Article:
I've played on FieldTurf before, and I like it. It's about the closest to actual grass that you can imagine playing on. It should help in both lacrosse and football recruiting, but might take away some of Schoellkopf's famed home-field advantage (where the Big Red was 4-1 last year despite going 5-5.)

So both aesthetically and physically, the new turf is a tremendous improvement.

But as some commentators over on eLynah have noted, there's an interesting addition to the Big Red color schema: black. The text on the field is in a big block print with heavy black outlines. It's not so much unattractive as it is historically blasphemous. As the Cornell Athletics website shares from Bishops's A History of Cornell:

At sunrise on Inauguration Day, said the New York Times envoy, "from all the hills poured forth delightful music, and every few minutes the thunder of artillery from the eastern hills responded to the booming of cannon from a lofty eminence on the west side of town." Students and citizens thronged to Library Hall, which was tastefully decorated with marble vases of flowers and a large cross covered with moss, entwined with myrtle. On the side wall, the motto of the new university was blazoned in evergreen letters, and behind the speakers the illustrious names of CORNELL and WHITE appeared in large white letters against artistically draped red flannel, on which stars cut out of silver paper were pinned at pleasing intervals. Thus, entirely unintentionally, the Cornell colors were established for all time, on the first Cornell banner.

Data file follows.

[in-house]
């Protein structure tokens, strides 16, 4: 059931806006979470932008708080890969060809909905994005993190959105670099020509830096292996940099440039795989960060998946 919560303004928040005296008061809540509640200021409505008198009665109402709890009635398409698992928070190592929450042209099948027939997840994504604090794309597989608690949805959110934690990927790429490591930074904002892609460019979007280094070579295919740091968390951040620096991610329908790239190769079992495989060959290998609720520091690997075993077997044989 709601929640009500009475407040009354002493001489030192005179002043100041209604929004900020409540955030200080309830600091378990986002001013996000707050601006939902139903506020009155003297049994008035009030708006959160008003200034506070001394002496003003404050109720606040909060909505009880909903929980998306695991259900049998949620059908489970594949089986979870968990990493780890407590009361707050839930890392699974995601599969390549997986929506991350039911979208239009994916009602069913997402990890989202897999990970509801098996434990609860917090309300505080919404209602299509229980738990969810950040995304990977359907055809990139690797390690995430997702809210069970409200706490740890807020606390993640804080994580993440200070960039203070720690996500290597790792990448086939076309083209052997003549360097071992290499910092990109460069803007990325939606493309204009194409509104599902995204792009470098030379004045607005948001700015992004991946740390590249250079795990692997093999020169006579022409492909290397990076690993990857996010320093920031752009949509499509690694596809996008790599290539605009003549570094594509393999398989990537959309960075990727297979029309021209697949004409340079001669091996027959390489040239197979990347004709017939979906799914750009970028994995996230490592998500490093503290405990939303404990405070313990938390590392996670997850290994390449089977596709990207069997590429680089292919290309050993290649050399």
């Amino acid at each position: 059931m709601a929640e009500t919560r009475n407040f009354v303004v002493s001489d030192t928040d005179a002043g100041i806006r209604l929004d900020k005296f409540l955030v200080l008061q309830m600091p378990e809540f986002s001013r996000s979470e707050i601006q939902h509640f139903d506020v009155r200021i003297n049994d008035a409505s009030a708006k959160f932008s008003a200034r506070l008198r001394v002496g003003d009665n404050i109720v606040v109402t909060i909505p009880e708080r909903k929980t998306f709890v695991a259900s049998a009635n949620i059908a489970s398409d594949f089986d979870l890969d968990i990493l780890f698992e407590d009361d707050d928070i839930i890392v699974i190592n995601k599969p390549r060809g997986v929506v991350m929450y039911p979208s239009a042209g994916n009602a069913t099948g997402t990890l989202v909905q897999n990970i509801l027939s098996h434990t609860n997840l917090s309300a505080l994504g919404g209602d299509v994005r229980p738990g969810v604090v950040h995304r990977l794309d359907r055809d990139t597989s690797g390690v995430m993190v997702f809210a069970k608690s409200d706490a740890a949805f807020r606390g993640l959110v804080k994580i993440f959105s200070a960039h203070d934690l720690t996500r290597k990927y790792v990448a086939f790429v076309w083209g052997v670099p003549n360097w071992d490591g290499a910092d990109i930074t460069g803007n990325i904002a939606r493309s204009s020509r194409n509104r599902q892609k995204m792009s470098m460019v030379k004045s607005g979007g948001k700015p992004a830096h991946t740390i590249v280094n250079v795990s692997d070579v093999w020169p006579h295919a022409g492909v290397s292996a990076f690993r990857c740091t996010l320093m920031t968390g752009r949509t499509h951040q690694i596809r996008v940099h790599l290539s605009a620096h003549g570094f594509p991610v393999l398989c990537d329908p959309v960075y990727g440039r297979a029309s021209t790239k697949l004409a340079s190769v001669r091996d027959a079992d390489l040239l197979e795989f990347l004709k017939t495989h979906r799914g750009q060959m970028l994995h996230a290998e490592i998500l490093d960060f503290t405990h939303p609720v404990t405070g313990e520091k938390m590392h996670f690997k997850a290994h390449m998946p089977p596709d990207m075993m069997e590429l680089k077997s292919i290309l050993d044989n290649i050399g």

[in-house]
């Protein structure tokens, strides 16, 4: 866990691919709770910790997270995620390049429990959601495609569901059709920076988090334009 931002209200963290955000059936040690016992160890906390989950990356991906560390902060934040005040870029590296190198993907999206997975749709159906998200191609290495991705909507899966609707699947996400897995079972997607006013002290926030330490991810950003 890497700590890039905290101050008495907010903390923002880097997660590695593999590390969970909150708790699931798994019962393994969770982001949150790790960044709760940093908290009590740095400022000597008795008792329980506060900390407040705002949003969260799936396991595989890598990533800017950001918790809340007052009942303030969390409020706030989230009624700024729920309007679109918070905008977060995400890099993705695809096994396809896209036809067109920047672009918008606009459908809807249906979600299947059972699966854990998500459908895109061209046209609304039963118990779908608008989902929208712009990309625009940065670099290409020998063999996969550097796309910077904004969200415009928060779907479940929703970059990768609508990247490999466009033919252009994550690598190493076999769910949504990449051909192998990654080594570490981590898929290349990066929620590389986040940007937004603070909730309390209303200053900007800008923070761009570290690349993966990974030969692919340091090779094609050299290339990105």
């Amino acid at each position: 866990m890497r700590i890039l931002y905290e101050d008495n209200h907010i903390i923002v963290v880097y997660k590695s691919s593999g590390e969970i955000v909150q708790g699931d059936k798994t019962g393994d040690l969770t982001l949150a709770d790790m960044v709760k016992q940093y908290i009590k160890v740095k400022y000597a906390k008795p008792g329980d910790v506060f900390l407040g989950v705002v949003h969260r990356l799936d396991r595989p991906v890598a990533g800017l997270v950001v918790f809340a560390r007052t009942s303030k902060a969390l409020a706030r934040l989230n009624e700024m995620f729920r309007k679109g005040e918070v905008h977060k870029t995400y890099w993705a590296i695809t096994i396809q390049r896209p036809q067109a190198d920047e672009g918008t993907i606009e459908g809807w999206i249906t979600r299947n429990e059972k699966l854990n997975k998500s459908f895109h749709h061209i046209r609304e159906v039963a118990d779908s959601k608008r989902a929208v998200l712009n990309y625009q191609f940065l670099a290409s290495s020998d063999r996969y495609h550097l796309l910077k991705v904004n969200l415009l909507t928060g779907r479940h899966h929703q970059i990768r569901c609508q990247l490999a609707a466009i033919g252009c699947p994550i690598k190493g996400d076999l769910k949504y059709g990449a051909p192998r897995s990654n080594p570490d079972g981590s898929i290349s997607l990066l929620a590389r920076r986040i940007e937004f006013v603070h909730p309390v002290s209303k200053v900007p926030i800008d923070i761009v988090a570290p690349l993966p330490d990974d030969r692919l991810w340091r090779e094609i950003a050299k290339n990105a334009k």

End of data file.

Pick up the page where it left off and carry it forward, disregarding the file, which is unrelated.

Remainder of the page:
To add insult to injury, others are reporting that the famed Carnelian red looks a bit like magenta.

I wonder if the Image Committee from a few years back didn't go far enough to make certain that Athletics also followed Cornell's new identity rules.

Anyways, you can be the judge. Would the field look better like this? (Note only the 'Big' had been modified...)

Or should we be okay with the new look?

Matthew Nagowski | July 11, 2008 (#)

Other Recent Posts

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-- Barrier Update: City Approves Nets (DJost)

-- Big Red Cymbal Guy (Nagowski)

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-- Barrier Update: Legal precedent suggests City of Ithaca will not be held liable for gorge suicide (DJost)

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-- City Council Will Vote on Suicide Nets (DJost)

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-- Slope Media Revisited (EBilmes)

-- Slope Media Group Approved for Byline Funding (KScott)

-- Occupy AEM? (KScott)

-- New campus pub to be good for both Greeks and non-Greeks (Nagowski)